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Battling cancer by learning to love your ‘who’

Chef Timothy_Moore-160While working with cancer clients from all over the United States, I continually hear women ask why this dreaded disease happens to them. One such person is 26-year-old Joan, who is originally from Nairobi and now lives in Texas.

Joan has brain cancer that is spreading throughout her body. Especially prevalent in young African-American women, the disease has derailed Joan's once-promising career in engineering.

Over and over again, Joan has questioned God about why the frightening cancer has entered her body and boxed up her dreams and goals.

 

 

At one point, Joan stopped caring about her life, thinking that she was going to die soon anyway. That mindset led her to embrace a downhill lifestyle. She became pregnant and now has a 15-month-old daughter.

Joan's daughter, however, became a game changer, triggering a new, positive way of looking at life. Joan wants to live and watch her child grow up.

A particularly troubling part of Joan's journey was her encounter with the medical system. She had come away from an encounter with her physician's nurse thinking that radiation and chemo treatments would help her recover. Later, the same nurse told her that none of the treatment had stopped the spread of the cancer.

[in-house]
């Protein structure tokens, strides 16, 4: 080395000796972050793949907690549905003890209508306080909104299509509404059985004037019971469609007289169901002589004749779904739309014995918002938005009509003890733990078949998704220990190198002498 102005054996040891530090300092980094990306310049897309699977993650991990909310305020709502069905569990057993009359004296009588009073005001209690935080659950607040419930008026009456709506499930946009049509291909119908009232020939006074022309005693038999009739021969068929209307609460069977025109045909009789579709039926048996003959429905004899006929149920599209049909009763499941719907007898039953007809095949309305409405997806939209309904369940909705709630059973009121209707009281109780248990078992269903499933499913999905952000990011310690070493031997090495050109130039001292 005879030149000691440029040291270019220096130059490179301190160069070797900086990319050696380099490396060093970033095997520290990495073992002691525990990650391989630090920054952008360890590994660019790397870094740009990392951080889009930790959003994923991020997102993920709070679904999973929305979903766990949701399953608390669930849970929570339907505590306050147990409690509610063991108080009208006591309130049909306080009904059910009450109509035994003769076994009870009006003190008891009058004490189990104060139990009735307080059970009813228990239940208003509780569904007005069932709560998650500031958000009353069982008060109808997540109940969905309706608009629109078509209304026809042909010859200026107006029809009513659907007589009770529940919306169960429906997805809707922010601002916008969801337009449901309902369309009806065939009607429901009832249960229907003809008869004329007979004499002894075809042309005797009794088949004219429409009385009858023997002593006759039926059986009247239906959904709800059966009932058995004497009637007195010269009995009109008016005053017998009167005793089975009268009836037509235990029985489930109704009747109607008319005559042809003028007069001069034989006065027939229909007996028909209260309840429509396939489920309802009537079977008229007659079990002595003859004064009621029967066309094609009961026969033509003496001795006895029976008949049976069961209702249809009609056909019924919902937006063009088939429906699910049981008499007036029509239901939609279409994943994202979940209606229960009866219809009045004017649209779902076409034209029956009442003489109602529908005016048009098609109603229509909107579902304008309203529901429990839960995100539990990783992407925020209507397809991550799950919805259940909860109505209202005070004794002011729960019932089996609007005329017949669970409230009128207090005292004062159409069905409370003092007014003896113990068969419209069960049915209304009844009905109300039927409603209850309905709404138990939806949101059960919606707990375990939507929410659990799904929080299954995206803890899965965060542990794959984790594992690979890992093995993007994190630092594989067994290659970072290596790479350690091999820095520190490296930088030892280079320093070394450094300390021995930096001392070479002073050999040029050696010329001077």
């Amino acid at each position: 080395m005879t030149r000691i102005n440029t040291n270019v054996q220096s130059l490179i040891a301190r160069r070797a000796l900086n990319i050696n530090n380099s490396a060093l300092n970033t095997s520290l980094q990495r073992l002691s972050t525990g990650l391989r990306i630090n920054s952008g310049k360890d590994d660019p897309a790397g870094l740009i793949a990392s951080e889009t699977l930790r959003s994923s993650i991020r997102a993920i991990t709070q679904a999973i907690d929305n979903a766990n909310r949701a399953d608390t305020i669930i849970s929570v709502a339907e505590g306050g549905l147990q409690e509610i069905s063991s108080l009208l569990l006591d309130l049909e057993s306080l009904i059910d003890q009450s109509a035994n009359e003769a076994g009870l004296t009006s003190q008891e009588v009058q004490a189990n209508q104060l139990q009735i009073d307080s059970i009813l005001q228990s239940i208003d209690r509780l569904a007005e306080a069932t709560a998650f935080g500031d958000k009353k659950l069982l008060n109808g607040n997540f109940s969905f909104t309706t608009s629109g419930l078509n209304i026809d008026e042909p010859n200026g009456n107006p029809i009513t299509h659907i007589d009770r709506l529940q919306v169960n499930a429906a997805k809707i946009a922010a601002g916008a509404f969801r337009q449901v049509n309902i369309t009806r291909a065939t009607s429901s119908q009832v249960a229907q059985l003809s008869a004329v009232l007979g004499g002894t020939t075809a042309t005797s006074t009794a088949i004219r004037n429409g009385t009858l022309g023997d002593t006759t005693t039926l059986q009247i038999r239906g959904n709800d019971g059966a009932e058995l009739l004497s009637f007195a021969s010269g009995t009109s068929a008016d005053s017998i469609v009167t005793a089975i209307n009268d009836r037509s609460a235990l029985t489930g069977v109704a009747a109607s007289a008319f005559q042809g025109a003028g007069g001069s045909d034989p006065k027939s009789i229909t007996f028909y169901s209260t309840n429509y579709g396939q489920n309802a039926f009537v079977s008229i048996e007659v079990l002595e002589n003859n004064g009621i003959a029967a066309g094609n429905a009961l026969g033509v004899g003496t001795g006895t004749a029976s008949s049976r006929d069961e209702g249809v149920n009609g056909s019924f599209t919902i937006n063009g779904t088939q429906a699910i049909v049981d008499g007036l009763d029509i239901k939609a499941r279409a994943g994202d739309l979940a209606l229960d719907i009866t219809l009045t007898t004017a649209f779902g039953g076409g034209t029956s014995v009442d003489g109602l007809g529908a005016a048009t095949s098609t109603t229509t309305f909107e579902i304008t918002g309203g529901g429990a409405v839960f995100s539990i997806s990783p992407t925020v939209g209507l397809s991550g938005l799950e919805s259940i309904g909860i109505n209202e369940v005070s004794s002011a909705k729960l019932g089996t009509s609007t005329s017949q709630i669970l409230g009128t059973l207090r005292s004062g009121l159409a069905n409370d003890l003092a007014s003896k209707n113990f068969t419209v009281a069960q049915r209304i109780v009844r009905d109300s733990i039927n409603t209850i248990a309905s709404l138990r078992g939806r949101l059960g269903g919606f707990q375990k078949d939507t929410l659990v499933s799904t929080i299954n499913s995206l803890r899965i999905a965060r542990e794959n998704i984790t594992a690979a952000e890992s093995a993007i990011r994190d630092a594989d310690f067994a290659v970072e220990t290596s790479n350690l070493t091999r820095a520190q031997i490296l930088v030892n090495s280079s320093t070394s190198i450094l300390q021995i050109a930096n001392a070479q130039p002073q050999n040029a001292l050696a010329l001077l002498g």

Joan said she had tears in her eyes and that her voice was trembling when she reminded the nurse of what Joan had taken as the promise of a recovery. Today, many journeying down paths similar to Joan's find themselves in a quandary about what to do and/or who to believe when it is comes to medical care.

All women, and especially African Americans, must seek out and ask questions of their primary care physicians. What are the options, whether conventional medicine or an alternative holistic approach? Given these choices, one will be able to make better decisions about what road to travel for recovery.

As I talk to African-American women about cancer, I share that the foundation for better health comes down to understanding themselves and learning to love who they are for themselves.

The questions I ask them are: What makes you happy about life? And, do you love yourself?

(Dr. Timothy Moore teaches nutrition, heart disease and diabetes reversal through a plant-based lifestyle. He is the author of "47 Tips To Reverse Your Diabetes.'' He can be reached by email at This email address is being protected from spambots. You need JavaScript enabled to view it. or visit him at www.cheftimothymoore.com. Follow him at www.twitter.com/cheftimmoore.)

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